• S-A (Surface to Air) Training

  • EW Basics

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Danish Conclusion

  • Falcon 4.0 is advanced and very flexible, allowing “modding” without much difficulty.

  • DDRE has developed an EW tactical training program for F-16 pilots, based on Falcon 4.0

  • Lots of possibilities for other products.

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French Perspective

DGA French Ministry of Defence

The use of GHOST RECON for Training Infantry

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  • Scope

    • Tactical Education (Individual and Collective) and Training for Infantry’s platoons and squads before field exercises

    • Optimize forces readiness prior field exercises

    • Improve efficiency, time and cost

  • Assessment

    • Study low cost products as Commercial Games

    • Provide recommendations to deploy an already existing system

    • Refine Operational requirements

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  • Actors

    - From Soldier to Squad Leader

  • Armaments

    - PA, Famas, Minimi, AT4, Frf 2, Frf 12,7, Grenades, Mines, ...

  • Missions

    - Elementary Actions: Stop, Defense, Destroy, Reckon, Observe, Conquer, ...

  • Environment

    - Weather: Sun, Snow, Rain, Cloud, Fog, Day/Night

    - Terrain: Field, Forest, ...

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INSTINCT = GHOST RECON + French Improvements

  • INSTINCT exercises are defined according to the same process as field exercises

  • AAR due to GHOST RECON particularities is only limited to replay the exercises

  • Less than 2 hours INSTINCT tutorial prior exercises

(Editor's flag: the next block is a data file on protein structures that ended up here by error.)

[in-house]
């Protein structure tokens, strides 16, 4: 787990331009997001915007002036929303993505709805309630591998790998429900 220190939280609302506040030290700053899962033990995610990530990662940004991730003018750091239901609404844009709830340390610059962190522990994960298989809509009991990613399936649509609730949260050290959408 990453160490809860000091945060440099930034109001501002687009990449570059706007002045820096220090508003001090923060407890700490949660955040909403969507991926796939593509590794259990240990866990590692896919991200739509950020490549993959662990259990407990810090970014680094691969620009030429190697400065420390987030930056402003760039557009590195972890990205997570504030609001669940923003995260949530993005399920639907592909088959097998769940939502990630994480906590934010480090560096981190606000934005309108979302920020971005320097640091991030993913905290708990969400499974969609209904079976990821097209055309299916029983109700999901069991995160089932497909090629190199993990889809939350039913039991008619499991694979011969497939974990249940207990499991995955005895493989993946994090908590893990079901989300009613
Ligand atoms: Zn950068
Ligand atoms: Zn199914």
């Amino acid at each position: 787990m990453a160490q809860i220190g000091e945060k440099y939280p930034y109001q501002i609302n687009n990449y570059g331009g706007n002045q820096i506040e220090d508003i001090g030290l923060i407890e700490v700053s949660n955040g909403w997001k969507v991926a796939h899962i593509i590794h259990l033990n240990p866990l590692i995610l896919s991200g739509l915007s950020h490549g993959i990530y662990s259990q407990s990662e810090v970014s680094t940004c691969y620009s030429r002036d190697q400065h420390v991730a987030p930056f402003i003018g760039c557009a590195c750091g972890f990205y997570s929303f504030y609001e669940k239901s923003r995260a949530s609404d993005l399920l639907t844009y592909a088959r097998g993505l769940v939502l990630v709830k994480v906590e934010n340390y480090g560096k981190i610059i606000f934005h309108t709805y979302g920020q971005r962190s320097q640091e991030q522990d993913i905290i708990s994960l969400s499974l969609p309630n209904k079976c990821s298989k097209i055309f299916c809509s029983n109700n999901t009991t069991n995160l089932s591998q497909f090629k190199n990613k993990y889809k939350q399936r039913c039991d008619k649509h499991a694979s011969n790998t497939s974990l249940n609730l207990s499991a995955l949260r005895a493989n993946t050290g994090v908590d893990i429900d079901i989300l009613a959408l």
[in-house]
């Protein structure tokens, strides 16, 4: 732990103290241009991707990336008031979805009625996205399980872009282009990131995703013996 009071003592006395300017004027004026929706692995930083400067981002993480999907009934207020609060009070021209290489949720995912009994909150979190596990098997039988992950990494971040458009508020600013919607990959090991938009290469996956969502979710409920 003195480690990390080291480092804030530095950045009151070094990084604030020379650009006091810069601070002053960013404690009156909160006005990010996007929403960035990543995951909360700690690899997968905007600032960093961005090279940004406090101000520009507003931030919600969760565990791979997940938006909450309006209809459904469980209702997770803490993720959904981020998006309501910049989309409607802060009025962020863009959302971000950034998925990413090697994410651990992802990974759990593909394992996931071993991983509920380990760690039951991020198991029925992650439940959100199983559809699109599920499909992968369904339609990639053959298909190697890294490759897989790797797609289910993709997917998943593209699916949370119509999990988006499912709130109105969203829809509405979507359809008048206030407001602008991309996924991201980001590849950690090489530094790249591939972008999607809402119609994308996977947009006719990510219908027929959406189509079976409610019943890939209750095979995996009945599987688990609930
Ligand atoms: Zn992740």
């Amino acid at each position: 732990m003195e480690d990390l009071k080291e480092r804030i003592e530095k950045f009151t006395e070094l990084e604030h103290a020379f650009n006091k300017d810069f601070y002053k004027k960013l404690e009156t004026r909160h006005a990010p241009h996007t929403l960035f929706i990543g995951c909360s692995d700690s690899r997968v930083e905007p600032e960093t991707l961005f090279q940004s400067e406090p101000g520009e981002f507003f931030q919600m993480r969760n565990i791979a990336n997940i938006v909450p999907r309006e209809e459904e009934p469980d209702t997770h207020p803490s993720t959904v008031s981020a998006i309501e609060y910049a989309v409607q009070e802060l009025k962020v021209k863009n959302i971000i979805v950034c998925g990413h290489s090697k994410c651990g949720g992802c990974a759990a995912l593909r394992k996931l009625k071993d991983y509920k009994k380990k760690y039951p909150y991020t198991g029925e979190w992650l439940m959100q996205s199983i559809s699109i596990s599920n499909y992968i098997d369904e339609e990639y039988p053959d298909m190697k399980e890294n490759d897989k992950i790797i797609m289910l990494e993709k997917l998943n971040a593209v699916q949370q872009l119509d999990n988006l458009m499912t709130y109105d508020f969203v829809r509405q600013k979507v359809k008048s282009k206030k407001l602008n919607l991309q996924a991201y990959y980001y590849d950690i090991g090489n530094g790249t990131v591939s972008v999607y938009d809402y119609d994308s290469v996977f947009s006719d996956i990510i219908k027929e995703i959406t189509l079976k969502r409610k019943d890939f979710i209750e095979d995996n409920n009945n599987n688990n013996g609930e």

• Short drills (4 Hours)

    • To learn procedures

    • To get the know-how

    • To react with reflexes

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French Conclusion

  • Soldiers make same mistakes in INSTINCT & Field exercises

    • Easier to prove and explain (Wrong position, Unprotected movement)

  • Field behavior is better with soldiers educated with INSTINCT

    • Better fire sectors and objectives designation

  • Short Drills are recommended

    • Movement, Support, Intelligence, Orders and Reports

  • Pleasure and Entertainment improve the courses

    • Ease the understanding (Solders learn faster)

    • Management of Opposite Forces is essential to avoid “Game Play”

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Dutch Perspective

Netherlands Aerospace Laboratory NLR

Flight Simulation Games and their Training Value

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The media spectrum – costs vs. benefits*

PTT - Part-Task Trainer

FMS- Full Mission Simulator

DMT- Distributed Mission Training

ET- Embedded Training















* not experimentally validated ** multi-player, HOTAS + keyboard *** fourship

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Dutch Conclusions

  • Current generation games could be a valuable add-on to the existing training media spectrum.

  • Strong points: teaming, communication, info handling.

  • Weak points: flying and organising skills.

  • Most air forces do not officially use Games for training purposes.

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Swedish Perspective

Game-based driving simulator for the Swedish CBRN demonstrator system

Swedish Defence Research Agency

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The Swedish CBRN-demonstrator system(Chemical, Biological, Radiological and Nuclear, CBRN)

  • Requirement

    • An event engine for the real NBCR-demonstrator system

  • Objective

    • Reduce time, cost and support organization when training the CBRN staff.


  • Facts

  • Length: 7. 68 m

  • Height: 2.95 m

  • Width: 2.95m

  • Weight: 19 200 Kg

  • Load: 4 000 Kg

  • Speed: < 110

  • Patria Vehicles, Finland

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The simulated NBC-vehicle


  • Correct 3D-vehicle regarding weight, length, height and other external attributes.

  • Generic physical behaviour

  • Driver’s and operator’s seat correct modelled